Least Shocking News Report of the Week Award surely goes to today’s ‘Hong Kong People Even More Dissatisfied than Last Time’ story. The New York Times gives it plentiful coverage. (The South China Morning Post breaks an exclusive scoop on Monty and Coffee, the poisoned dogs on Lamma – ‘Mystery of Sudden Recent Peace and Quiet on Outlying Island Solved’.)
The Hong Kong Transition Project’s latest poll shows that more than half of respondents are unhappy with Beijing’s management of the city and/or vice-versa. The survey specifically explores people’s views on the prospects of a fair system of universal suffrage. If it had asked more about the Locust pee-pee onslaught, schools, rising rents, MTR screw-ups, housing, air pollution, traffic, government-business collusion, overpaid civil servants, irritating public-service TV ads, noisy children, the weather, the crummy choice of ice cream in 7-Eleven and all the other endless horrors, the outrage and despair would be measured in light-years. As we see, even Financial Secretary John Tsang has joined local teenage rebels and started to wrap himself in the flag of the former colonial ruler.
Not all the potential, imminent and ongoing disasters befalling Hong Kong are as obvious and vivid as the incontinent Mainland toddlers and the blood-sucking landlords. One is the all-pervasive amateurishness among decision-makers and the accompanying conspiracy to act as if it weren’t there. It especially permeates that parallel universe of all-conquering cross-border cooperation and partnership and exciting Mainland economic hub zones.
In his 1841 classic (public domain, all yours for free) Memoirs of Extraordinary Popular Delusions and the Madness of Crowds, Charles Mackay mentions a shyster raising capital for “a company for carrying on an undertaking of great advantage, but nobody to know what it is.” That’s every Pan-Pearl River Delta win-win Shanghai Free Trade mutually-beneficial Qianhai financial services blah-blah mega-zone hub, in a nutshell. Conferences and meetings about grandly titled concepts and projects that everyone (surely) knows have no actual substance, yet must nonetheless be admired, excitedly discussed and almost worshiped, like the emperor with no clothes – a fable we sometimes seem to be living in.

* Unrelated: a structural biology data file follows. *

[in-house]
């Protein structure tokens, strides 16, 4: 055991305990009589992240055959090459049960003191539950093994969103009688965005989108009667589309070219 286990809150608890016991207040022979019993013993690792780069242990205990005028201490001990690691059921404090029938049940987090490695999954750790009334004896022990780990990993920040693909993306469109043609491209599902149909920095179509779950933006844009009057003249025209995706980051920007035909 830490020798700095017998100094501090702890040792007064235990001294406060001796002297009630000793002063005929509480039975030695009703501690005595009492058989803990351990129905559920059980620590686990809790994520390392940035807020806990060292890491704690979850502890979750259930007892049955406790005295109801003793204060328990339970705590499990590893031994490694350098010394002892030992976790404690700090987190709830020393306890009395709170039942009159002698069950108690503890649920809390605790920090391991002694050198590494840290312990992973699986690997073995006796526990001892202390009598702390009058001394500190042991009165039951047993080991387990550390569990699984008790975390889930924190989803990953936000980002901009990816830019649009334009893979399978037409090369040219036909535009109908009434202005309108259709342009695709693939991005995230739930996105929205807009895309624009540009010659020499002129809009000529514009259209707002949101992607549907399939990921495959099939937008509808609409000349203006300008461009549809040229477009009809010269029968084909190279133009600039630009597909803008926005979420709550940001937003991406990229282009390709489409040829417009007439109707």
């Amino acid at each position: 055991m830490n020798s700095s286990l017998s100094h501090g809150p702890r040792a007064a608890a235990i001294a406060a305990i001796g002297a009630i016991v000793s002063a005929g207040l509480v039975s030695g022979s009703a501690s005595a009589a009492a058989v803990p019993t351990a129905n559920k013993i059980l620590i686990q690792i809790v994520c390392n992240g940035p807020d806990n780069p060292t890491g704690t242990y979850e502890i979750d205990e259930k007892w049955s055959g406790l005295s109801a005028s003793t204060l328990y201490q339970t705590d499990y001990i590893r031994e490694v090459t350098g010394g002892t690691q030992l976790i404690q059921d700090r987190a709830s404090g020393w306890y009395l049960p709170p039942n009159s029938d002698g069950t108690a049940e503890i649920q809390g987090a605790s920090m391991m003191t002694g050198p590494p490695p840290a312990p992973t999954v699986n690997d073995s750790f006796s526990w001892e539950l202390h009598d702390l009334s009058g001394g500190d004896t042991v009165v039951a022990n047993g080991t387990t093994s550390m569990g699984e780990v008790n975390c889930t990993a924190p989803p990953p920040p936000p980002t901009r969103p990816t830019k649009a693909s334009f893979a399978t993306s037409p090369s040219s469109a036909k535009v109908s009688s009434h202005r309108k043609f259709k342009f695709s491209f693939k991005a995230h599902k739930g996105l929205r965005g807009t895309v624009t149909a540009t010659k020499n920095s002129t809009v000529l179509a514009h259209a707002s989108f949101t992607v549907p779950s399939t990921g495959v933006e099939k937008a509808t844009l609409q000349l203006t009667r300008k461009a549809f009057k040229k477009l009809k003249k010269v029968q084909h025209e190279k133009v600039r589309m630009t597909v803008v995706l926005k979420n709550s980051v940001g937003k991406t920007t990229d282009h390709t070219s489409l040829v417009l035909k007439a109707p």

And today, we learn that the Hong Kong-Shanghai stock market through-train will not, after all, be subject to a total quota of RMB550 billion in cross-border trades as we thought when it was announced a few weeks back. Instead, the quota will be on a ‘net buy’ basis (says p.14 of the Stock Exchange presentation). This means more money flowing backwards and forwards between the two exchanges (though in fact hermetically sealed off from Planet Mainland proper).
The extent to which we should all jump and down and screech a big ‘Yippee!’ can be gauged by the way the Hang Seng Index has, last I checked, declined by 278 points today. But that’s not really the point. The thing is that a simple and straightforward (but apparently not spelt out, thus assumed) initial formula caused disappointment; come the day when official, actual details are announced, the formula seems to have been contrived into something distinctly inelegant, but less disappointing. What does this suggest? That they’re making it up as they go along.
That’s certainly the case with holidays. I declare the forthcoming, shockingly disorganized six-day weekend-during-which-you-must-work-two-days open.